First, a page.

For the reasons foregoing, we determine that the appellants have failed to state any basis for relief by this Court. The evidence of guilt of each appellant on the extortion and solicitation charges is more than amply supported by the evidence educed at trial. Neither was there error in the instructions given nor in the trial court's decision to refuse certain instructions. As to Blanton's prior criminal record, the evidence of his conviction for murder was properly admitted. The rape evidence was not admitted and did not justify a mistrial. Finding no error on the record, the decision of the trial court is due, in all respects, to be AFFIRMED.
Honorable Reynaldo G. Garza, Senior U.S. Circuit Judge for the Fifth Circuit, sitting by designation
R. Fassbinder, Fear Eats the Soul (1973)
For example, during the meeting in Atlanta just prior to appellants' arrests, Blanton made the following threat:
But now you have to make up your mind and I'm sure you will when we leave you gentlemen will be talking about it until the wee hours of the morning. If you want us to leave after the destruction of this [IBOSS] and leave your butts wide open, we will. Now just for the sake of argument I'll probably send somebody here to fuck with ya'. But even if I didn't somebody would, teamsters looking strong at it. They always have. But, like I told them Boys ya'll on bad turf and we got a right to be here if you could in here we gonna fight ya' too [sic].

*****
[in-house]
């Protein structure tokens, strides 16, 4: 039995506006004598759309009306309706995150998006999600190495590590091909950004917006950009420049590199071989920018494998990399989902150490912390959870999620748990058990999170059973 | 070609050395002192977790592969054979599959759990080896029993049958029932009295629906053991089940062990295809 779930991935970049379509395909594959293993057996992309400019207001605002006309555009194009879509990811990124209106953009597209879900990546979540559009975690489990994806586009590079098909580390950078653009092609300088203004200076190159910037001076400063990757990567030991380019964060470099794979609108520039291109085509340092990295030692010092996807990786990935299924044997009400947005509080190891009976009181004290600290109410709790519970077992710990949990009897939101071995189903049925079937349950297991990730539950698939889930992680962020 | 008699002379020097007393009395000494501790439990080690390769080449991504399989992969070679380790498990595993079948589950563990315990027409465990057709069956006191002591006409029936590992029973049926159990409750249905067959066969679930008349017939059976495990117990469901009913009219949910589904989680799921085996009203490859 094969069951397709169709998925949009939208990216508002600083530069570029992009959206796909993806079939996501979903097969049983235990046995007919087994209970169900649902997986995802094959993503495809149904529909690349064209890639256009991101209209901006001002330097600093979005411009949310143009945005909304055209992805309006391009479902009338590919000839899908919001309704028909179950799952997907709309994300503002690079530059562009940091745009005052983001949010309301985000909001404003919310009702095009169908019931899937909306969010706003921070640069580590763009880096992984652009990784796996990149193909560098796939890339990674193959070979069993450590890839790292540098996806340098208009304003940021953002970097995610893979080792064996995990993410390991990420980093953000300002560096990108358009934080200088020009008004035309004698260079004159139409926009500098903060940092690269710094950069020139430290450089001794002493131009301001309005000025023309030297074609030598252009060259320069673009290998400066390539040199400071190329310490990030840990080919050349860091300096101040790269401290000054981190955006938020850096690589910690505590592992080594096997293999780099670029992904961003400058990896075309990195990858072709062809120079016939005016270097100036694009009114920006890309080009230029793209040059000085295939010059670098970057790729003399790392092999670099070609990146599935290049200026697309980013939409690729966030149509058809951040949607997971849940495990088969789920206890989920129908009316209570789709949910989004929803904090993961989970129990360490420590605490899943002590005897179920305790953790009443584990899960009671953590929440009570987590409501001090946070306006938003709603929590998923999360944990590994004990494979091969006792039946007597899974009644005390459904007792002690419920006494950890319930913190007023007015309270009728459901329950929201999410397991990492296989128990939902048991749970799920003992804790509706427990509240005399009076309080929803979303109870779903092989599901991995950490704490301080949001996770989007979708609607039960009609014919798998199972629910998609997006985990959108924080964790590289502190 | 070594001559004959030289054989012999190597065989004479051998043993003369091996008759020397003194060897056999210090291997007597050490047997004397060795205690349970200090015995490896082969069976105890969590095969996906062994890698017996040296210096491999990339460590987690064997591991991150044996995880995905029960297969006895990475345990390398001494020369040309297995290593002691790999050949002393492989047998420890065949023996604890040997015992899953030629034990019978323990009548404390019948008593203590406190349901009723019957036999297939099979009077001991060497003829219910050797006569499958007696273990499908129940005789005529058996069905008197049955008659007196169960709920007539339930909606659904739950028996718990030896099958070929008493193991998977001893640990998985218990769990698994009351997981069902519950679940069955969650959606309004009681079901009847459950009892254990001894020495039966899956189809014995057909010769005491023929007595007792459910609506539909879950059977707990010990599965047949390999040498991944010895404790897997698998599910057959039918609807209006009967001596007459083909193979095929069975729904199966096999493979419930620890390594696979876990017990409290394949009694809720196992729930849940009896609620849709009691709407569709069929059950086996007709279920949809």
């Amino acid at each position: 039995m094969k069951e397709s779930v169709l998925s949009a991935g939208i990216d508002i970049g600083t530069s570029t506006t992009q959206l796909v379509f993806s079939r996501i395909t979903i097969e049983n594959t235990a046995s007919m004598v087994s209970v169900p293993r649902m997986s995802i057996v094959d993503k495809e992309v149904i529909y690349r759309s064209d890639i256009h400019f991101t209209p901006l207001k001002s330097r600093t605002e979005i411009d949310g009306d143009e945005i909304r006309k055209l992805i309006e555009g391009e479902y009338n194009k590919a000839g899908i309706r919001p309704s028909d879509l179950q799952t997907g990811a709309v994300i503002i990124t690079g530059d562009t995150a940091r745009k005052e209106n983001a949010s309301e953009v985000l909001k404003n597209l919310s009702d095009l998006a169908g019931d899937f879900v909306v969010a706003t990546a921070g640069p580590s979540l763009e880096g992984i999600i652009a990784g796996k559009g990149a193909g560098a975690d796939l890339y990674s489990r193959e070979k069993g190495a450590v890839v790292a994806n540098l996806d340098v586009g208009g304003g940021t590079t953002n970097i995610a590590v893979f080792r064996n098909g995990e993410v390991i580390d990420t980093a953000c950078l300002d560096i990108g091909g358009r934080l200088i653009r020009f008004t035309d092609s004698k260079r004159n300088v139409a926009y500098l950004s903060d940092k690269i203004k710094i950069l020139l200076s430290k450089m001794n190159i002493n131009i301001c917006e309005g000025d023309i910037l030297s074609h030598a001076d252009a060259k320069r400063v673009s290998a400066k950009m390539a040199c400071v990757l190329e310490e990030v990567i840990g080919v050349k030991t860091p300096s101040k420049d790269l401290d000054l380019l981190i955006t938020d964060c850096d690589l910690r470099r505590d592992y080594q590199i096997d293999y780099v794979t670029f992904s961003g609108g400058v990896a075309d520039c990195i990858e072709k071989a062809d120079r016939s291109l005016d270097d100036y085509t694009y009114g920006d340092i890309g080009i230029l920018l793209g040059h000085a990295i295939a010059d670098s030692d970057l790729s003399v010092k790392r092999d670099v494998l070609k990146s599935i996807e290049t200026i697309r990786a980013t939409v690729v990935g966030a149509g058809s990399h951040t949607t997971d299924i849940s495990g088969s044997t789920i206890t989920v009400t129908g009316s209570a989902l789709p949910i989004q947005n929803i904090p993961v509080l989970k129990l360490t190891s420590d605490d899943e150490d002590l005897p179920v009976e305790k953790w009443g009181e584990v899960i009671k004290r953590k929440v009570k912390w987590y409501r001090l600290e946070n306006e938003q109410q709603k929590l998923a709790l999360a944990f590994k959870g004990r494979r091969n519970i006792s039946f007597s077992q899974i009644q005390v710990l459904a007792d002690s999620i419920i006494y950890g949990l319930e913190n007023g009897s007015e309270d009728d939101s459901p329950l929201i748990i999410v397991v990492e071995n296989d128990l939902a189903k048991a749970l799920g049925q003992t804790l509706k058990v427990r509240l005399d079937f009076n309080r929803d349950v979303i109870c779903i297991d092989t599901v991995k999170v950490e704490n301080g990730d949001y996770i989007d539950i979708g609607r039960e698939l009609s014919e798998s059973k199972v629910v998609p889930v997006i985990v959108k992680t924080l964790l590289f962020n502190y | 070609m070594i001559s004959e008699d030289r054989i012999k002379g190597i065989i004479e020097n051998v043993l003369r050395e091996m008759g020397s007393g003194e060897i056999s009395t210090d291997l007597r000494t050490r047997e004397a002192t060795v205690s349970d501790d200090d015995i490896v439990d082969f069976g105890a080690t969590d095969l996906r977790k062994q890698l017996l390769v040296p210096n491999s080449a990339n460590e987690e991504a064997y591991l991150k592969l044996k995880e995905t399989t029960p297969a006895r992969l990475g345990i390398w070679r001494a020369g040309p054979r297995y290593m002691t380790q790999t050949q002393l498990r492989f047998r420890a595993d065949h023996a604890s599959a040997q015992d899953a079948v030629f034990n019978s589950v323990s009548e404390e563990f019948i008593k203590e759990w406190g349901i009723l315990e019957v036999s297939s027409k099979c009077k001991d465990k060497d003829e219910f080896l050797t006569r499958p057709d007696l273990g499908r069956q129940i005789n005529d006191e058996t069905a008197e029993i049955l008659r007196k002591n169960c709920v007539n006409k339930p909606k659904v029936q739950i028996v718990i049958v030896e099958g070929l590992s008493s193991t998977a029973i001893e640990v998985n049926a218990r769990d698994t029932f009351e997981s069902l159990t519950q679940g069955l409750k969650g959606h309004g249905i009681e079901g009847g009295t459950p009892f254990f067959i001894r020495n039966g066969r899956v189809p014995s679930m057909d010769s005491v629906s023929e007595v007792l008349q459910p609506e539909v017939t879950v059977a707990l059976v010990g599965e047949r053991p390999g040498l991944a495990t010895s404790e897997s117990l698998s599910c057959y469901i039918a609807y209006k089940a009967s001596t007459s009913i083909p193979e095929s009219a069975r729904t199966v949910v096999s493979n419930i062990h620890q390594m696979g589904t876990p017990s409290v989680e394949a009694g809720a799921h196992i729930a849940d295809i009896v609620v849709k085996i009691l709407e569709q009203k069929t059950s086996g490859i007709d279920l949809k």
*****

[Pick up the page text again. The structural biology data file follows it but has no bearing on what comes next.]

Government Exhibit 59T at 16.
Agent Sollars and Blanton, in a monitored telephone conversation, discussed Blanton's testimony in exchange for the $18,000 payment:
SOLLARS: O.K., all right that shouldn't be a problem [payment in cash]. Now you understand in looking at it from our point of view, and the attorneys' point of view is that the NLRB is the most important thing and, ah, getting that handled and stopped, ya know, that seems like it would be testimony there.
BLANTON: Well, first of all, do you remember the judge we went before?
SOLLARS: No, I don't.
BLANTON: O.K. I think it would be suitable for you and I, you representing that company, and to go. [sic] The judge and I got along very well at the hearing, because again I came in straight and honest. But I intend to go and see the judge personally.
BLANTON: And inform him what's going on and give him the right to go ahead and do some other checking and, ah, that's going to turn the judge against.
SOLLARS: So that would, you're going to see him and talk on our behalf.
Government Exhibit 54T at 12. Blanton also offered to give a sworn deposition on behalf of Argenbright to the NLRB, Government Exhibit 59T at 8, and to become Argenbright's "key witness". Government Exhibit 43T at 11.
The following statements were made in a monitored call between Banks and Mr. Bivins, an Argenbright Vice President:
BIVINS: O.K., so are, are we talking about $12,000 for your, for your paper, ah, the papers you have and your testimony against the union before the National Labor Relations Board. Is that what we're talking about?
BANKS: That's what we're talking about.
BIVINS: And you're going to testify to the National Labor Relations Board?
BANKS: I will testify and I would like you to draw up like a subpoena so Mr. Blanton, so he can be subpoena, subpoenaed to come up there, and he can testify. Understand what I'm saying, now.
Government Exhibit 50T at 5-6.
The relevant discussion between Bivins and Daigle was as follows: